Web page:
Jon Phillip Sobers Up, Rocks Out in the ‘Good Land’
Phillip, drummer of Trapper Schoepp & The Shades, had been spending time in Hudson, New York, recording and practicing with bass guitar guru Tommy Stinson of The Replacements and Guns N’ Roses. It was a remarkable achievement for Phillip to join Stinson, but the session had turned into yet another bender for him. Phillip says that since high school he had been struggling with alcoholism. Back home in Milwaukee, his boozing continued.
“I was drinking for weeks. It started affecting everything: my relationship with my girlfriend, my band. I started playing horrible—everybody knew. They were like ‘What’s up with Jon?’ I just stopped going to work,” Phillip says, running a hand through his hair.
“It was like he disappeared,” Trapper Schoepp says of this period. “Whenever we’d arrange to get together, he’d cancel last minute, saying he was sick.” Phillip tried to hide his drinking from his bandmates, but as Schoepp notes, “there’s no hiding the fact you’re wasted when you get behind a drum kit.”
Despite the problems, Schoepp didn’t think his drummer was a lost cause.
“There are plenty of adequate drummers out there, but few with a soul as warm as Jon,” Schoepp says.
Phillip knew he had a problem, but he couldn’t stop.
“I was sneaking off to the bar and drinking all night until I’d piss the bed,” Phillip admits. “And then I’d wake up at 5:30 in the morning and have a panic attack because if I didn’t drink I’d start sweating and shaking to the point I thought I would have a seizure. So I would slam whatever was next to me and throw up, then I’d try to get a little bit down so I wouldn’t shake.”
Eventually he admitted to his longtime friend Ben Perlstein that he “needed help.” Ben helped Jon find MusiCares, an organization that helps get musicians into rehab programs. They sent Jon to a center in Minnesota called Hazelden.
“It was really hard. It was relearning how to have routine, deal with stress and life without having a drink.” His entrance exam also revealed shocking news.
“When they ran tests they found I had been drinking so much I had given myself hepatitis of the liver. Which was crazy because I was 33. It really hit me that I need to not ever drink again,” Phillip says.
After 30 days, Phillip completed his rehab program. A big challenge was ahead of him—returning to the bar culture of Milwaukee.
It’s no secret that Wisconsin has a drinking problem—we often end up on lists citing our binge drinking and drunk driving issues. Earlier this year Business Insider listed Milwaukee as second “Most Hungover City in America.”
“I was nervous to be around all my old habits,” Phillip says. “I work at a bar, I play at bars all the time. It’s Milwaukee. It’s a normal thing to have a Bloody Mary at 9 in the morning and keep drinking from there.”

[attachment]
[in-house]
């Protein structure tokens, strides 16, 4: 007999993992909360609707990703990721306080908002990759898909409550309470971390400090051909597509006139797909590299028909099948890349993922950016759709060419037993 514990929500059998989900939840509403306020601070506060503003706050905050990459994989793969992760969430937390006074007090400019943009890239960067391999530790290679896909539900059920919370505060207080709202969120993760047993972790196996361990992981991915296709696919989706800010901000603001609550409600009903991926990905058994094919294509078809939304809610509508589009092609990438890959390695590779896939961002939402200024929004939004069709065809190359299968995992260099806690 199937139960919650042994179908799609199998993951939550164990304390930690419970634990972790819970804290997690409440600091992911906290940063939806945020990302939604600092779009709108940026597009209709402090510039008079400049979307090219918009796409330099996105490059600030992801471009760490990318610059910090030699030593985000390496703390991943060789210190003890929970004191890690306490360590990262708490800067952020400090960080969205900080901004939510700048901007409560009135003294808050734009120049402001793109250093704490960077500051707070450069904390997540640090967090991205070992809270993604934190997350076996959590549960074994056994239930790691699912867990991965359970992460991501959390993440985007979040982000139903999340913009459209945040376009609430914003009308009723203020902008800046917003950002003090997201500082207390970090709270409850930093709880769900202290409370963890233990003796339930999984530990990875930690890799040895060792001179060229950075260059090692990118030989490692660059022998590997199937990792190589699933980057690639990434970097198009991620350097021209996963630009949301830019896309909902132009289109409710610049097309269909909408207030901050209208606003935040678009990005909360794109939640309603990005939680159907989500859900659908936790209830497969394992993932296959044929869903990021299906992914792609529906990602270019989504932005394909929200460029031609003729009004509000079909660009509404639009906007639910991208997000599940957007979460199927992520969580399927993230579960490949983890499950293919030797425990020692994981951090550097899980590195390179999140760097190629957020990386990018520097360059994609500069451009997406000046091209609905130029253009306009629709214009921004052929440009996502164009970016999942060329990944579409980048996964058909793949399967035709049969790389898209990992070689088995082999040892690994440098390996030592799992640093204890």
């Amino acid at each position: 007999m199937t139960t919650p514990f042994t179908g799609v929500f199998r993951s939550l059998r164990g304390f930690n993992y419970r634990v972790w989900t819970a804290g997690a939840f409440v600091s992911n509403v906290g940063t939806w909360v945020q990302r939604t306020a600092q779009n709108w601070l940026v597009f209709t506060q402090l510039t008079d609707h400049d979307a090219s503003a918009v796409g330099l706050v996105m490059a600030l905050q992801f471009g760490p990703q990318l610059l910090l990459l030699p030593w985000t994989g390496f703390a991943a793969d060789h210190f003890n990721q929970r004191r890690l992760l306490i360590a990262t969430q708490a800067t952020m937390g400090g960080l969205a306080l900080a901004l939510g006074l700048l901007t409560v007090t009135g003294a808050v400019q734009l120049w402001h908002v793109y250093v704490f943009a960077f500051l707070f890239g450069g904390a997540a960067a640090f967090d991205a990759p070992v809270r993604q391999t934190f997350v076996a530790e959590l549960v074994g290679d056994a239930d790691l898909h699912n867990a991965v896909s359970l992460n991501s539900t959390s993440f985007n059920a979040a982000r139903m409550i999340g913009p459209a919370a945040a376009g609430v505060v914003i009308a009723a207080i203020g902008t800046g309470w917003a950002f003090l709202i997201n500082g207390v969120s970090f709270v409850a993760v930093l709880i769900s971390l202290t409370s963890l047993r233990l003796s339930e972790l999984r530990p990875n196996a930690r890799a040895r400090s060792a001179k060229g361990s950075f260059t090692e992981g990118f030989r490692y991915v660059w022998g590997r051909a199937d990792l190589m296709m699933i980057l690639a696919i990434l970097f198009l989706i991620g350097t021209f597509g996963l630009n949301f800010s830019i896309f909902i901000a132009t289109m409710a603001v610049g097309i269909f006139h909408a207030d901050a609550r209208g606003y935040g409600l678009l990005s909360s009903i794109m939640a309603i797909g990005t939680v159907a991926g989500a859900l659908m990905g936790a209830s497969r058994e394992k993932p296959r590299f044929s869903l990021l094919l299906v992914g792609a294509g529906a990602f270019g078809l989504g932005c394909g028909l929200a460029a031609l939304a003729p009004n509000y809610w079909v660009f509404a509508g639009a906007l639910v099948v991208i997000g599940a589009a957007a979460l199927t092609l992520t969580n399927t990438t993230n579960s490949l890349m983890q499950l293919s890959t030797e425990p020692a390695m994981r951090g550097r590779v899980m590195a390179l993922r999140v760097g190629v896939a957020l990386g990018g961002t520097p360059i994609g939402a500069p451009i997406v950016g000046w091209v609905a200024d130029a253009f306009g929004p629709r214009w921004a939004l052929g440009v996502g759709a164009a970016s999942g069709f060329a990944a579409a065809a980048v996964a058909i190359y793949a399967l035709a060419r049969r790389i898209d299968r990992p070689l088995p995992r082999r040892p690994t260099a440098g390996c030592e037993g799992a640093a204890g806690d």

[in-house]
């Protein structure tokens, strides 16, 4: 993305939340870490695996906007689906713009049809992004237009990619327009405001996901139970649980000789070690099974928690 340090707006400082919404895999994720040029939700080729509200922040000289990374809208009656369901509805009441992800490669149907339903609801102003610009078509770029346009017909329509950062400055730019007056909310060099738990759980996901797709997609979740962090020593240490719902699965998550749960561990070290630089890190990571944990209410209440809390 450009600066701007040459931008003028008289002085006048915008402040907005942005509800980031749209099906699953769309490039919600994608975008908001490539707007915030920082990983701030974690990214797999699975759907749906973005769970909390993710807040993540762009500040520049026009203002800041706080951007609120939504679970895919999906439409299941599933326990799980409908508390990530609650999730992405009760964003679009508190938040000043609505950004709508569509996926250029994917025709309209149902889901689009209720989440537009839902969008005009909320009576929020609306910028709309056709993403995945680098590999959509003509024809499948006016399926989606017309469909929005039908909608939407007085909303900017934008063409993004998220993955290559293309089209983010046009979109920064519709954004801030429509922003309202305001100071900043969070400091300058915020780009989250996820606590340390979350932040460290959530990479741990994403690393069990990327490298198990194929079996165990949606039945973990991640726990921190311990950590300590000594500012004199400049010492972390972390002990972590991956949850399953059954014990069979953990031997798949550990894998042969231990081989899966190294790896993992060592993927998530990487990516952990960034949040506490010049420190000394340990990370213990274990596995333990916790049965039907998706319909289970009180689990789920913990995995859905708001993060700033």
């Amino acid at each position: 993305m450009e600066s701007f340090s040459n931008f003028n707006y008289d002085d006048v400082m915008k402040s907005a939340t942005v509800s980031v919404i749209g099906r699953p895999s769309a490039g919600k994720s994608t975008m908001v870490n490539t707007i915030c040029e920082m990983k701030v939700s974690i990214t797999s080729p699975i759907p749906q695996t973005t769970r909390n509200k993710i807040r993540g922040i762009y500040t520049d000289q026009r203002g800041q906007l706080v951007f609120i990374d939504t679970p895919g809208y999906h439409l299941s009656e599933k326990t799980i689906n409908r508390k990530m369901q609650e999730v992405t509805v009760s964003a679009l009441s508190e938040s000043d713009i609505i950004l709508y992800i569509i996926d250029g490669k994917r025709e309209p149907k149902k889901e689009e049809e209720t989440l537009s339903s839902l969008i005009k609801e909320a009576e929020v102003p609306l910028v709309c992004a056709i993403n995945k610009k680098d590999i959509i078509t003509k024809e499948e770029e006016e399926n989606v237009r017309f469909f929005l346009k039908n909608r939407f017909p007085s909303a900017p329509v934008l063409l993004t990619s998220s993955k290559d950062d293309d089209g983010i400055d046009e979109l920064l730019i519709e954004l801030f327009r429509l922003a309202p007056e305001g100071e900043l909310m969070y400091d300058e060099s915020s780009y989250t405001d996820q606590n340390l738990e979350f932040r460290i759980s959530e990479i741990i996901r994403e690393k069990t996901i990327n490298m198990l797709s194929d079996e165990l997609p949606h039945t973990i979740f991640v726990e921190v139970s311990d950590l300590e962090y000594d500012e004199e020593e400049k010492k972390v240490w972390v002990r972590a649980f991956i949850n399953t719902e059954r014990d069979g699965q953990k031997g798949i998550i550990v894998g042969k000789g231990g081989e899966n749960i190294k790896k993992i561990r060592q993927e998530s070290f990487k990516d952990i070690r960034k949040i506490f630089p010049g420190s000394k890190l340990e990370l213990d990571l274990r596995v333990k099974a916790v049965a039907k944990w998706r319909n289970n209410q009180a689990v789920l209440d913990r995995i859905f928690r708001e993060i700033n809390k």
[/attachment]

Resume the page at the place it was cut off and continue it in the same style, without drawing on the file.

His first hurdle was playing a show with the Shades within a week of being released from rehab at the North Avenue Soulstice Party. It was a beautiful day and the street was filled with merry revelers.
“It might have been a bad decision, but I wanted to have my normal life back. It was a sink or swim situation. I showed up right before we played and when we finished the set, I immediately got out of there.”
One of the important parts of Phillip’s new routine—his anti-drug—is to keep himself busy with his label, Good Land Records, which he co-founded with his friend Andrew Wieland in 2010. They’ve released albums by nine bands, local and beyond, including Tim Schweiger and the Middlemen, Direct Hit! and Jetty Boys.
The label has several upcoming releases slated—a three-record The Figgs box set, an album by Josh Berwanger out this summer and a new record by the local band Midnight Reruns in September.
“I was really happy to be busy and to do work on the label that I had been missing out on,” Phillip says.
On May 20, Phillip celebrated one year of sobriety.
“I guess what drives me in bad situations is I keep thinking about how screwed up I was. Even on my worst day I feel better than I did,” he says. He also has since been able to help others who have struggled with the same issues.
“I actually drove one guy to Hazelden. Helping others is something that has made me stronger.” He knows his story is not unique and offers this advice to anyone who thinks they have a problem: “Reach out to anyone that can help. Things can get really bad, really fast. You might think you’re young and indestructible, but it’s just not a true thing.”
Good Land Records is online at goodlandrecords.com.